They take some time, but they are worth it.  And just think, you don’t have to make appetizers or dessert because nobody’s stomach will be able to handle all that food.


Oh, and do your guests a favor, tell them to wear their stretchy pants.

**** Notes for making pierogies NOT in a humid environment. Recently I was making pierogies in my hometown of Toronto.  I discovered two things that pierogi dough doesn’t like: cold ingredients, and a lack of sour cream.  If you are not making these in a warm, humid place like where I live, please leave out your dough ingredients on the counter for about an hour to warm a little.  Also, you will need to almost double the amount of sour cream to the measurements listed below for your dough to be soft and lovely.


  • 4 1/2 cups flour
  • 1 egg, room temp
  • 1/4 cup (unflavored) cooking oil
  • 3/4 cup room temp water
  • 1/2 – 1  cup sour cream, room temp (in warm, humid weather 1/2 cup is good, in cold, dry weather you will need 1 cup)


  • 1 kg potatoes
  • 250 grams cheddar cheese, grated
  • 1/2 large onion, diced
  • 4 bacon slices, diced (optional)
  • salt and pepper to taste


  • onions
  • vegetable oil
  • bacon


Filling: Peel potatoes and boil until soft, then mash.  While potatoes are still warm, add cheddar cheese, salt and pepper to taste and combine well until cheese is fully melted.  If potatoes are still lumpy, use a fork to break them up a little.  Fry bacon and set aside to cool a few minutes. Chop bacon and add to potato mixture.  Fry onion in bacon grease (adding vegetable oil only if you need it) about 5-7 minutes or until soft and add to potato mixture.  Add salt and pepper to taste.  (Season it well, potatoes soak in the salt) .  Set aside to cool. (This can be prepared the day before, the colder the mixture is the easier the dough is to fill).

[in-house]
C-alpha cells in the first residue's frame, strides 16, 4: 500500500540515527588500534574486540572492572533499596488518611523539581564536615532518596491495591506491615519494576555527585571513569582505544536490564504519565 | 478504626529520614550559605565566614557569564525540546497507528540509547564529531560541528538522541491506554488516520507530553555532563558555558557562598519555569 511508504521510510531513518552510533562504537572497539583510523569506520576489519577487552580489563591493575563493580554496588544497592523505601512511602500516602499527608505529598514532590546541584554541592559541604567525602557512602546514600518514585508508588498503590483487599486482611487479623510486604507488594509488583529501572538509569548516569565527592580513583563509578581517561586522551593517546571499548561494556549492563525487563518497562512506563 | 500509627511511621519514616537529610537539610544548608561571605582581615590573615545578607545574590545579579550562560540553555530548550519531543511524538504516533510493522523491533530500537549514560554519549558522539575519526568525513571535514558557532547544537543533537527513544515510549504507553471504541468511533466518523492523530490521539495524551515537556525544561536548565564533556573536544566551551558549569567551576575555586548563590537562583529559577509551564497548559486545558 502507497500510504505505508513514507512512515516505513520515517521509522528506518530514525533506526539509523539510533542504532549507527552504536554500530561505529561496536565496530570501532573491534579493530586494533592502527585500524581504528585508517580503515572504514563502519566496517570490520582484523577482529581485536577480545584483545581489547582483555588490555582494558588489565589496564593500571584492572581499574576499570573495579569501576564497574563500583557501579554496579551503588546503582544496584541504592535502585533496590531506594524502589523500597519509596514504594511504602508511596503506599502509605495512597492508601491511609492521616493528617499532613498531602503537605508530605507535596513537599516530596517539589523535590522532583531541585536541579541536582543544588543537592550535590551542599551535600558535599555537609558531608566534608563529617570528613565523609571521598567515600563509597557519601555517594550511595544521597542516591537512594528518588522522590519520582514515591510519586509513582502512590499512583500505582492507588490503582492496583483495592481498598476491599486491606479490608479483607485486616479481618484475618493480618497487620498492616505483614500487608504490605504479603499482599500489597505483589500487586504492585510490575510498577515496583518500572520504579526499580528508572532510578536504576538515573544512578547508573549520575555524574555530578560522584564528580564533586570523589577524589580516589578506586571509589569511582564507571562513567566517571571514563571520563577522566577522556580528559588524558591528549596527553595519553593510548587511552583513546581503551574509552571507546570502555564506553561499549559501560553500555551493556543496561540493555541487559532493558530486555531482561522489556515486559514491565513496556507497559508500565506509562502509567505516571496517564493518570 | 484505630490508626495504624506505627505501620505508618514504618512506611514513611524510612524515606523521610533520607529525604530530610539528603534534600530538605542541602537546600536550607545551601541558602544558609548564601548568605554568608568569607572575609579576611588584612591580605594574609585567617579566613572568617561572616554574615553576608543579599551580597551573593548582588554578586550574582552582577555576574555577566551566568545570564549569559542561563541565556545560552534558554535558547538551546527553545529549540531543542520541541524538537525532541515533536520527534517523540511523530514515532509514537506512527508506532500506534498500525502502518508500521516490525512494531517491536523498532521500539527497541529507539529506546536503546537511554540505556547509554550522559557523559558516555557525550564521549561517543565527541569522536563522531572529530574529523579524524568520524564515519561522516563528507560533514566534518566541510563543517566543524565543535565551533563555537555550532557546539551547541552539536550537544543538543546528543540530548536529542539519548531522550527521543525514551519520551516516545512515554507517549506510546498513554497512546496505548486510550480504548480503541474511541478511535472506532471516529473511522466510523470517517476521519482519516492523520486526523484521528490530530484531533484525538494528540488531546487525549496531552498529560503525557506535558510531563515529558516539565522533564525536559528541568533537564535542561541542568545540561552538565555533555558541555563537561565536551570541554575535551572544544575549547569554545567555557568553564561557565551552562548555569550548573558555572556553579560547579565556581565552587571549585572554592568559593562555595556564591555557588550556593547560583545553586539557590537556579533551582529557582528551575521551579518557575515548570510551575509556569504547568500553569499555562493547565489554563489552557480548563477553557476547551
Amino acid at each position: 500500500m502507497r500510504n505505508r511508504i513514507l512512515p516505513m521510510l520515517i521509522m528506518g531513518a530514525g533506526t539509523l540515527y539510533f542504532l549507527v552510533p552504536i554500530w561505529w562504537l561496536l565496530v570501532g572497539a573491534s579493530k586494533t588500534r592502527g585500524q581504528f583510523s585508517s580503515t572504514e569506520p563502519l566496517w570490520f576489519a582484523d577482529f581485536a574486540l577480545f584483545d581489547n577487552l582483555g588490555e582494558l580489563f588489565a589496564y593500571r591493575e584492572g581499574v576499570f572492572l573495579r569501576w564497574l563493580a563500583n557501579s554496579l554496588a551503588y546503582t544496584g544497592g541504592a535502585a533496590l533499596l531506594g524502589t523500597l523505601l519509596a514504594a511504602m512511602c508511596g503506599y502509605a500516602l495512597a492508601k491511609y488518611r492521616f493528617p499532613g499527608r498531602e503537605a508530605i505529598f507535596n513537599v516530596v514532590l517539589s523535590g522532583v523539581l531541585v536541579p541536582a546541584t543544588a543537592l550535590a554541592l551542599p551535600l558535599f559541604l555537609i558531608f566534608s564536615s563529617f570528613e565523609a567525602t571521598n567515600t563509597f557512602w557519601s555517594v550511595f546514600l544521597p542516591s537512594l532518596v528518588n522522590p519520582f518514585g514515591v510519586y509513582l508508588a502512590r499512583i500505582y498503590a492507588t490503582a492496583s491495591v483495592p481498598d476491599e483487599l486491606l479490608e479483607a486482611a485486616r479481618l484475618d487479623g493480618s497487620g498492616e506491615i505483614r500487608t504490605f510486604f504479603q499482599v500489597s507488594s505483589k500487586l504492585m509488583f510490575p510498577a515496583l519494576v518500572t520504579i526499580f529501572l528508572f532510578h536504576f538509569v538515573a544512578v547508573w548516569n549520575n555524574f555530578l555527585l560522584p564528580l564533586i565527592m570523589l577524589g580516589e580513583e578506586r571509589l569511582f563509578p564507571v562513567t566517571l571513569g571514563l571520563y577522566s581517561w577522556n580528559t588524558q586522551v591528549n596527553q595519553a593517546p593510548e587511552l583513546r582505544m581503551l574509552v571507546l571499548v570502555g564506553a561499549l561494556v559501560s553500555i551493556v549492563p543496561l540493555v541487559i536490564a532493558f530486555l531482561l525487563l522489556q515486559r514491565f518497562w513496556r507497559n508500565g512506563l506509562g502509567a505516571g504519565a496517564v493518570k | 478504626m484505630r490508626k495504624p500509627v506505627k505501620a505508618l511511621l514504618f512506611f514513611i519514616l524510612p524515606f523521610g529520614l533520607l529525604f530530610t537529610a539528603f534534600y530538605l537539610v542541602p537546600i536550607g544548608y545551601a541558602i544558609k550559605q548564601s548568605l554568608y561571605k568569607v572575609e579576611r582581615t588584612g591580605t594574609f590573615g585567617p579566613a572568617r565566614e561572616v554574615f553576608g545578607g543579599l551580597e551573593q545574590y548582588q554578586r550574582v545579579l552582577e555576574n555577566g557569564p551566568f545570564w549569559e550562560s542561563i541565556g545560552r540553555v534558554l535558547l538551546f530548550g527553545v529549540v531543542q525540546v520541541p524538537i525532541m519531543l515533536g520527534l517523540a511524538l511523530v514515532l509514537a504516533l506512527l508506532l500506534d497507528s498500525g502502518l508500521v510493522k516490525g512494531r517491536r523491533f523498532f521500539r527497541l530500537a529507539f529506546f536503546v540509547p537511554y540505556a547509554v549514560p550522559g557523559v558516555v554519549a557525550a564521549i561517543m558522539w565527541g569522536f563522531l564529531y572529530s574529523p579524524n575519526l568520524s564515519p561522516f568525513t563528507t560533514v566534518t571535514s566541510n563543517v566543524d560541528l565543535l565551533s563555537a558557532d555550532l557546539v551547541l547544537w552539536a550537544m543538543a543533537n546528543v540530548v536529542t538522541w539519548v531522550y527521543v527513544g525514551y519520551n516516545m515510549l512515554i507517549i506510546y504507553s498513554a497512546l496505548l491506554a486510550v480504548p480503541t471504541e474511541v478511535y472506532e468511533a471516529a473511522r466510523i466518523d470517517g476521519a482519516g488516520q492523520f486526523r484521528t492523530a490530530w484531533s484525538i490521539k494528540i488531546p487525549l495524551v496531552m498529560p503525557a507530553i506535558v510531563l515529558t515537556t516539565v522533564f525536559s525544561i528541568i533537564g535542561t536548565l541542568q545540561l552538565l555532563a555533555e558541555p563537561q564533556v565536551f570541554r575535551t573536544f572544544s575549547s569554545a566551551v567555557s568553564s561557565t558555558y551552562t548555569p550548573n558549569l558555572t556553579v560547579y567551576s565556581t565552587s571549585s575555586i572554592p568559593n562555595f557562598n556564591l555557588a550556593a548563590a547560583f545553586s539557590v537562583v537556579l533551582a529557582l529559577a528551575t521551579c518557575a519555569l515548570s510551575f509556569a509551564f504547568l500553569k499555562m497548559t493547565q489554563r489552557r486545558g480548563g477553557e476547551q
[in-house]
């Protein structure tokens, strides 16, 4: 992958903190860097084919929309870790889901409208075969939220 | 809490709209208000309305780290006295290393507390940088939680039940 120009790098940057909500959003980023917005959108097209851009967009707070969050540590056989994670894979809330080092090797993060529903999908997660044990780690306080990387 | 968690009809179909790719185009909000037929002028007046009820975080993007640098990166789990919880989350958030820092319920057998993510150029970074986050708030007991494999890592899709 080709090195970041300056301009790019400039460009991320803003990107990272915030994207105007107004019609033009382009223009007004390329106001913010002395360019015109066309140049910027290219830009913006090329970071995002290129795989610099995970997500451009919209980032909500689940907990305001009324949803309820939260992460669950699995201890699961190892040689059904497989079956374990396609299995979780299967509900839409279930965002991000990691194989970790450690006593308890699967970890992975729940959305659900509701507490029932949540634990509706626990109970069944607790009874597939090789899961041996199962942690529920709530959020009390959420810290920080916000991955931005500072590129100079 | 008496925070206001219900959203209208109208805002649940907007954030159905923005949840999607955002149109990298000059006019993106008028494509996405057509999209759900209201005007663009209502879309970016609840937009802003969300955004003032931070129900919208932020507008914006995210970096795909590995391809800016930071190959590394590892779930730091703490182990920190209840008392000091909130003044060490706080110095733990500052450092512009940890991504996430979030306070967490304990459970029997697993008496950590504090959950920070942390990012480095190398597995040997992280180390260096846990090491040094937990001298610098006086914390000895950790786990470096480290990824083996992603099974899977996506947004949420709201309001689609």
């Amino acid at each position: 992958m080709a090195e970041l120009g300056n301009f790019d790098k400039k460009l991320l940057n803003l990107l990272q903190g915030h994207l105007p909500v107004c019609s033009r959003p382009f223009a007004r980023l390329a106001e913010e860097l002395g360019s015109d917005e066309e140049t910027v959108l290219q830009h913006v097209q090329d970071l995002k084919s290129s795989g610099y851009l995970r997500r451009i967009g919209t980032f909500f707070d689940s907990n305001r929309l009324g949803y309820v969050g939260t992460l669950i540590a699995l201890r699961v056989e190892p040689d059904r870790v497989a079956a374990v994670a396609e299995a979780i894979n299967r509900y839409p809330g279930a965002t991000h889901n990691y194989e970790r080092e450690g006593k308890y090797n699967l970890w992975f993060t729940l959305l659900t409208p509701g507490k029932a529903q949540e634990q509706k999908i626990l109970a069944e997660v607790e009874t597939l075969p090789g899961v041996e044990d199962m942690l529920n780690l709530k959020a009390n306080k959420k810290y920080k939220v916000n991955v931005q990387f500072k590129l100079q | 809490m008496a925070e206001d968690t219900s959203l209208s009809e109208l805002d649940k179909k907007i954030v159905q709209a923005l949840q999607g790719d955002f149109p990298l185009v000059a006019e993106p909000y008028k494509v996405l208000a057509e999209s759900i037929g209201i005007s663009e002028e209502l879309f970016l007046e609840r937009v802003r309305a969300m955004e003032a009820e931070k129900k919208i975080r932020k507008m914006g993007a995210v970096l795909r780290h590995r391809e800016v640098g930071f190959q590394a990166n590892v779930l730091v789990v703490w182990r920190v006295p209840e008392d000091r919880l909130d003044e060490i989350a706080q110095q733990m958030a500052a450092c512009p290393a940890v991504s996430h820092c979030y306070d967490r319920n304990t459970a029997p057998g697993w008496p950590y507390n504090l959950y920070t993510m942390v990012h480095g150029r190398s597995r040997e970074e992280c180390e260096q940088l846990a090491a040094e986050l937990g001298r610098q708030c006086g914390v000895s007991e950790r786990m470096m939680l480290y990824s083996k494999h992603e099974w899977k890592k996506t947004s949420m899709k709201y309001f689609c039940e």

Dough:  Make sure dough ingredients are at room temperature.  Add all ingredients to a large bowl, and combine for about a minute.  Turn onto a floured surface and knead about 5 minutes by hand until smooth.  (If it’s dry, add 1 TAB sour cream, if it’s wet, add a little flour).   The dough should not stick to your hands or the counter when kneading is finished.  Cover. Rest 30 minutes.

Flour your working surface well. Roll out dough until about 1/4 inch thick.  Cut circles to size you desire.  (My cutter is 3/2″).   Put a heaping tablespoon of filling in middle.  (Yes, it looks like a lot, but the dough is elastic and it will make them nice and full).  Bring one end of circle to the other, pinching as you go.  Pinch tightly, or else they may open when boiling.  Set aside, not allowing one to touch the other, on a floured baking sheet (see pic in story).

Fresh pierogi can sit, covered, for a few hours.  Or if you prefer, freeze on the sheet until each pierogi is hard, then transfer to a freezer bag.

Set a pot of well-salted water to boil.  If boiling frozen pierogies, do NOT thaw.   When water is boiling, turn the heat down a little and place some pierogies into the pot (not too many or they’ll stick) and give them a gentle stir so they don’t stick to the bottom.  Bring them back to the boil (putting the lid back on helps this).    Once they return to a boil, remove lid.  They will float to the top.  Boil for 4-5 more minutes (or until desired consistency), then strain. Toss with a little oil so that they do not stick.     

Serve with fried onions, bacon, salt, pepper, and lots of sour cream.

Makes about 50 pierogies

7 thoughts on “Ukrainian Pierogies

  1. My fave!! Pierogi’s are a HUGE part of our family tradition, and we have a few family recipes we always make. My mother still pumps them out like a factory faster than I could ever imagine. My ultimate comfort food, I love them so much!!